Chapter 1 of Nozick’s classic work Anarchy, State, and Utopia poses the following “what if” thought experiment: What if we lived in a state of nature, in a world in which there were no actual states or governments? This hypothetical first-order inquiry, in turn, raises a methodological second-order question: Why does Nozick himself begin his book with such an abstract, theoretical query? Nozick provides two reasons. First: because the choice between the state and anarchy is the most fundamental question of political philosophy. And second: because Nozick wants to explain how a state or government could in theory arise in conditions of anarchy. The key words here are “in theory”, for Nozick readily admits that it doesn’t matter to him how the first states or governments really arose. What matters, according to Nozick, is not whether a particular explanation of the state is true or not. (Nozick (pp. 7-8) describes three ways an explanation could go wrong.) Rather, what matters is whether an explanation “illuminates” the existence of states and governments.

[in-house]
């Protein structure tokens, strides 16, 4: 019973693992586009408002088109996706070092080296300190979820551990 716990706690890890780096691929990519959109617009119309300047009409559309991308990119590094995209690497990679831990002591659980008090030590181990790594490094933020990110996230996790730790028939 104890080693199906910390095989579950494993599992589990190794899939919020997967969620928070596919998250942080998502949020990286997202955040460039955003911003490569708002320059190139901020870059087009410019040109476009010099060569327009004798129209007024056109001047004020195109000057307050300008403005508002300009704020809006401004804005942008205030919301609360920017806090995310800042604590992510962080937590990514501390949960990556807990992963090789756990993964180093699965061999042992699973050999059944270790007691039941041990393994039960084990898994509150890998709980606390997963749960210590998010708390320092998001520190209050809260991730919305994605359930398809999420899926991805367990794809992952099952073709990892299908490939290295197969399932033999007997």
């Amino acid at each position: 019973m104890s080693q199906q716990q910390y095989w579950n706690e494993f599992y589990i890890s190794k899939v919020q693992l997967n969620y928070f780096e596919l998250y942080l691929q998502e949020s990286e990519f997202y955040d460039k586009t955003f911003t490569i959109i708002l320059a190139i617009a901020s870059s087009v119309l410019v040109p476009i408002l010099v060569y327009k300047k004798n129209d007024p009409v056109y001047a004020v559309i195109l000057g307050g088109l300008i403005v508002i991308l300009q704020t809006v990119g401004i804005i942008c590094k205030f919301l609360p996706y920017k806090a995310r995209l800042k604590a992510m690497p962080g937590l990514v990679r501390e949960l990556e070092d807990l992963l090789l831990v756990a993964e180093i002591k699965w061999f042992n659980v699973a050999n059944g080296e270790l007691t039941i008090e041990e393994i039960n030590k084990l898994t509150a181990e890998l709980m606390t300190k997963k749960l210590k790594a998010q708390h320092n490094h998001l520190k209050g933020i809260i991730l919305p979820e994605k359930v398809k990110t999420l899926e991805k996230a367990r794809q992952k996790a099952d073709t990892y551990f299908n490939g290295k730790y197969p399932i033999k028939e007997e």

Alas, Nozick doesn’t explain how a “defective” or incorrect explanation could provide any meaningful “illumination.” Worse yet, Nozick makes totally unwarranted assumptions about the state of nature. Instead of assuming a Hobbesian war of all against all, he assumes an idyllic Lockean state of nature, one in which “people generally satisfy moral constraints and generally act as they ought” (p. 5). Yet, there is a method to this methodological madness! In the eloquent words of Robert Nozick (id.), “If one could show that [a theoretical] state would be superior to even this most favored situation of [peaceful] anarchy …, or would arise by a process involving no morally impermissible steps, or would be an improvement if it [a state] arose, this would … justify the state[!]” (Note: it appears to us that Nozick is not searching for a Humean or consequentialist justification; instead, he is looking for a non-instrumentalist or Kantian justification of the existence of states and governments.)